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We spend a lot of time in our homes. And that’s a problem, especially if we don’t like them. We can get to the stage where we loathe being in them and wish that we could be anywhere else. It becomes almost pathological. 

Many times, we don’t know what we can do to improve the situation. We can’t see a way forward because we can’t identify the problem easily. We just have a gut feeling that something is wrong, but we can’t quite put our fingers on what exactly. 

The good news is that there are a bunch of quick interior fixes that you can use to solve the problems in your home and feel normal again. The purpose of this post is to prove that you don’t have to go through the hassle or expense of moving home. The power is in your hands. 

Remove Heirlooms And Gift You Don’t Like

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When it comes to heirlooms and gifts, many of us feel obligated to keep them in our homes for the sake of the people around us. But think about the psychological effects that this is having on you. Not being able to express yourself puts you in a permanent state of resentment. You don’t like the idea that other people get to dictate what’s in your house. You want to make those kinds of personal decisions yourself. 

The solution is to recognize that nobody deices what your house looks like on the inside except you. It’s your choice what heirlooms and gifts you include. Some will feel uplifting. But others will remind you of people that you no longer want in your life. 

Cut Down On Kids’ Clutter

Kids have a nasty habit of fouling up your property and infantilizing the whole place. Once they begin to intrude, there seems to be no way to contain them. Toys wind up in communal areas, and the whole property feels like it is about them. 

Cutting down on kids’ clutter, however, is surprisingly easy once you set aside room for it. Keep all kids’ stuff in a separate room and then tell your children that that’s where it should stay. 

Get Rid Of Books You No Longer Love

As we go through life, we change as people. And that means that the types of reading material we enjoy also changes. The kinds of issues that meant a lot to us in our twenties don’t usually matter so much by the time we get to forty. Our priorities change. 

Having old books lying around, however, can be a little depressing. If you don’t enjoy something, why is it still in your home? It feels kind of awkward. 

Giving up books can sometimes feel like sacrilege. Books are sacred objects in many respects. You don’t have to get rid of them entirely. Somebody you know will undoubtedly be able to benefit from them. And even if they can’t, you can just deposit them at a charity shop and share the knowledge with other people.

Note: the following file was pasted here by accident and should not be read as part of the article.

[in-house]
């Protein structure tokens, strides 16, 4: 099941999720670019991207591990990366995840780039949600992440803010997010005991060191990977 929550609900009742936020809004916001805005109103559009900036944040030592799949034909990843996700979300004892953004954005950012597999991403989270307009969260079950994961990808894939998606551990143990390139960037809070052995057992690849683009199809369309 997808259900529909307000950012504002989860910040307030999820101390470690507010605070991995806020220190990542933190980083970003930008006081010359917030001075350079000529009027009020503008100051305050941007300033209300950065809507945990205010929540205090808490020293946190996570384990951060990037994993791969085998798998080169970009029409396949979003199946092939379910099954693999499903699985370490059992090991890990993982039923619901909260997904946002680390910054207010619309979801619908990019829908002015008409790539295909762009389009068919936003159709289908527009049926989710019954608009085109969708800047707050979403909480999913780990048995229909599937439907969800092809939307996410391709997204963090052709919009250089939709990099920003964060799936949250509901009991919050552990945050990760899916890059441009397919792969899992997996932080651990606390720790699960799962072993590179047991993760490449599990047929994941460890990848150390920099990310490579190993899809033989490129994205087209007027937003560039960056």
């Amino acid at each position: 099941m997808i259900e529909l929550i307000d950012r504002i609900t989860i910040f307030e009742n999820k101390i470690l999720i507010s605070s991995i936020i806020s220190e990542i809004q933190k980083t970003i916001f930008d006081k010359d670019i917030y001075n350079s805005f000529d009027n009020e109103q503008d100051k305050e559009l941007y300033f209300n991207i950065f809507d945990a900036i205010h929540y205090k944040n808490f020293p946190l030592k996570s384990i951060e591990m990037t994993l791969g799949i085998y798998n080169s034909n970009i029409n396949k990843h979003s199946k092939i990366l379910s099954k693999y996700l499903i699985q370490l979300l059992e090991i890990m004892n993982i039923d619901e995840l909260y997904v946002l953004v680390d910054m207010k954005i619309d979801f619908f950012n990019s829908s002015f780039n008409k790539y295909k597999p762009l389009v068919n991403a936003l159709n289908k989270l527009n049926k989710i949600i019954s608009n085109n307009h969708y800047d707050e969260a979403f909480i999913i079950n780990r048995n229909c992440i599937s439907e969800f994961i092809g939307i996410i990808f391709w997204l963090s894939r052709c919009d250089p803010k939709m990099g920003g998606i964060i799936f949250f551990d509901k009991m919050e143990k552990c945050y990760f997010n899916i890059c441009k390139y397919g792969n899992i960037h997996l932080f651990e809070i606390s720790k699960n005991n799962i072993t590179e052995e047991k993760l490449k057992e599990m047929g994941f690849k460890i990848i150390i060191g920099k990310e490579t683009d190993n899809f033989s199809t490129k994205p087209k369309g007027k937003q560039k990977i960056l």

Giving up books often also feels like giving up a part of our lives. But if we don’t let go of the past and live in the present, we’re setting ourselves up for suffering. 

Remove Your Television

Getting rid of your television might sound a little extreme, but don’t knock it until you try it. TVs are a tremendous waste of time and space. They barely add anything to your life. And they take you away from productive activities that could be filling your evenings. Imagine if you spent time talking to family or indulging in art instead of watching the evening news. You’d have so much more to show for your time at the end of the year. It would be quite remarkable. 

TV is a great source of stress for a lot of people too. Media organizations deliberately create news cycles that wind people up. And they speak in a tone of voice that gets you on edge and ready to prepare for danger. It’s an unpleasant experience, but it is also highly addictive. You hate it, but you find yourself wanting more for reasons you can’t explain. 

Remove Your Mirrors

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Mirrors are a standard feature of interiors, but that doesn’t necessarily mean that they have to be a part of yours. They don’t. 

The problem with mirrors is that they continually remind you of what you look like, causing you to feel self-conscious. When humans were first scaping around in the wilderness, the only time they would have seen their reflection would have been looking into a pool of water on a cloudy day. But today, mirrors are everywhere, and avoiding them is virtually impossible. 

Getting rid of your mirrors can actually be a relief. Walking around your home transforms from an exercise in avoiding looking at yourself into one of freedom.